All intellectual enterprises are acts of faith in a very profound sense—whether you’re talking about the crafting of an article, the publication of a book, or the pursuit of a nonvocational education. Such efforts are based on the proposition that reason and argument have the power to change the world, despite all the evidence to the contrary.
And so consider this sentence: “COMMENTARY is an act of faith in our possibilities in America.”
It was written by our magazine’s founding editor, Elliot E. Cohen, and appeared in the mission statement of COMMENTARY’s inaugural issue 75 years ago this month, in November 1945. The same sentence could be written about COMMENTARY today, in November 2020. It is remarkable, in fact, how closely Cohen’s originating philosophy echoes on every page of this issue, in every pixel on our website, in every minute of our daily podcast.
What Cohen meant by “our” when referring to“our possibilities in America” was the world of American Jewry, from which COMMENTARY arose and whose full integration into the national culture was this magazine’s truest and deepest purpose. Cohen, a visionary who tragically died by his own hand in 1959, could not have foreseen both the wonders and challenges that would greet American Jews over the following 75 years. Our integration into America was so thoroughgoing, so complete, so glorious that we find ourselves in 2020 among the most prosperous people in the land.
And over that time, the norm for Jews since Abraham’s covenant—the separation of this tiny minority from the rest of humanity—ceased being the case in America. The astonishing success of Cohen’s assimilationist project now threatens the long-term viability of American Jewry, as so many in the American melting pot have, over time, simply dissolved into America entire. “Surely we who have survived catastrophe, can survive freedom too,” Cohen wrote. It’s not so sure, alas. Helping American Jewry to “survive freedom” has become a key element of COMMENTARY’s mission and will be central to it over the next 75 years.
It is even more extraordinary to take account of how rapidly all this happened here, given the horror that came known in the same year as COMMENTARY’s founding. It was only in the spring and summer of 1945 that the enormity of what had been done to the Jews of Germany and Eastern Europe had been revealed. What would come next would be the creation of the State of Israel and the ingathering of millions of Jews from Europe and Arab lands—and the obligation of their fellow co-religionists to contribute in any way to this astounding project of cultural and religious reclamation. Now, some 7 million Jews make their home in the 29th-richest country on earth—a country that did not exist in 1945 and where only 600,000 Jews were living at the time. It has been COMMENTARY’s honor over these decades both to chronicle this miracle and to defend it against its intellectual and spiritual enemies.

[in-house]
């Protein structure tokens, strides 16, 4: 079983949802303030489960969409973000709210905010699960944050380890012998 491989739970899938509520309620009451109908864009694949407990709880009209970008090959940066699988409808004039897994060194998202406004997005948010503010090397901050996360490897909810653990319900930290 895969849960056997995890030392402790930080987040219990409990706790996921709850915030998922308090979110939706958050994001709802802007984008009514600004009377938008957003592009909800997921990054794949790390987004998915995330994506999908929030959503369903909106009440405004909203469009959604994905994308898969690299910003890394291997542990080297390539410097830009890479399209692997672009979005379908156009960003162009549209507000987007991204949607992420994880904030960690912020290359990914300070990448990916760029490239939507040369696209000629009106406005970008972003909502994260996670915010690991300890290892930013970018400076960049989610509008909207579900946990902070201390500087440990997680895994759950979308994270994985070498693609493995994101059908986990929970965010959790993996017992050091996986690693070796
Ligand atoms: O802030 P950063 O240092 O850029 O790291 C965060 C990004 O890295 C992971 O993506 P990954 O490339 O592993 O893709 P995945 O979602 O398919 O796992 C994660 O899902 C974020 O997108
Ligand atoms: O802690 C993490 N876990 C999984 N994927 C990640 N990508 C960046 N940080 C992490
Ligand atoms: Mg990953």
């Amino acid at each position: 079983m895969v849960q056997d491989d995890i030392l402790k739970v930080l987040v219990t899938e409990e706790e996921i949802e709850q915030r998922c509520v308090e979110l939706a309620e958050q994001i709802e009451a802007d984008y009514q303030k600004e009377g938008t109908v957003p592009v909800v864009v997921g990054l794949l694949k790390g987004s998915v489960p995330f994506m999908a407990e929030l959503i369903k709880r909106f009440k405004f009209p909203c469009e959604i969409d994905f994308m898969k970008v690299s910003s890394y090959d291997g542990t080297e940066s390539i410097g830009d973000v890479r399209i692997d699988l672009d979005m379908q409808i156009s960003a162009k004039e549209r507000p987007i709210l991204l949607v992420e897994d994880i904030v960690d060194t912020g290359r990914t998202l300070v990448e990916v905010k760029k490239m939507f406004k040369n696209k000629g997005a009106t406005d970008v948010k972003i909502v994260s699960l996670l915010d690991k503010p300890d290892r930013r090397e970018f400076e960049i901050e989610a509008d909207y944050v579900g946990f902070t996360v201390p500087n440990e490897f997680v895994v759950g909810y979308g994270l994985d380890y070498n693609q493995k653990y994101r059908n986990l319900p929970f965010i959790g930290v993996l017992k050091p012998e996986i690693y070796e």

It has also been our honor, and our obligation, to chronicle the miracle of America and to defend this glorious and noble experiment against its intellectual and spiritual enemies at home and abroad. That mission is as vital today as it has ever been.
Cohen explained the magazine thus: “COMMENTARY, as its name implies, aims to be many-sided. COMMENTARY means ‘a record, a history, a memoir.’ We will reach back for the riches of the past. COMMENTARY means a ‘running comment.’ We will keep abreast of the march of events. COMMENTARY means ‘interpretation.’ We will present significant discussion by many minds on the basic issues of our times.”
There could be no better description of COMMENTARY today. “In the midst of this turbulence and these whirlwinds,” Cohen wrote in announcing COMMENTARY’s creation in the wake of a world war and a genocide, “we light our candle.”
Seventy-five years on, we keep that candle burning.
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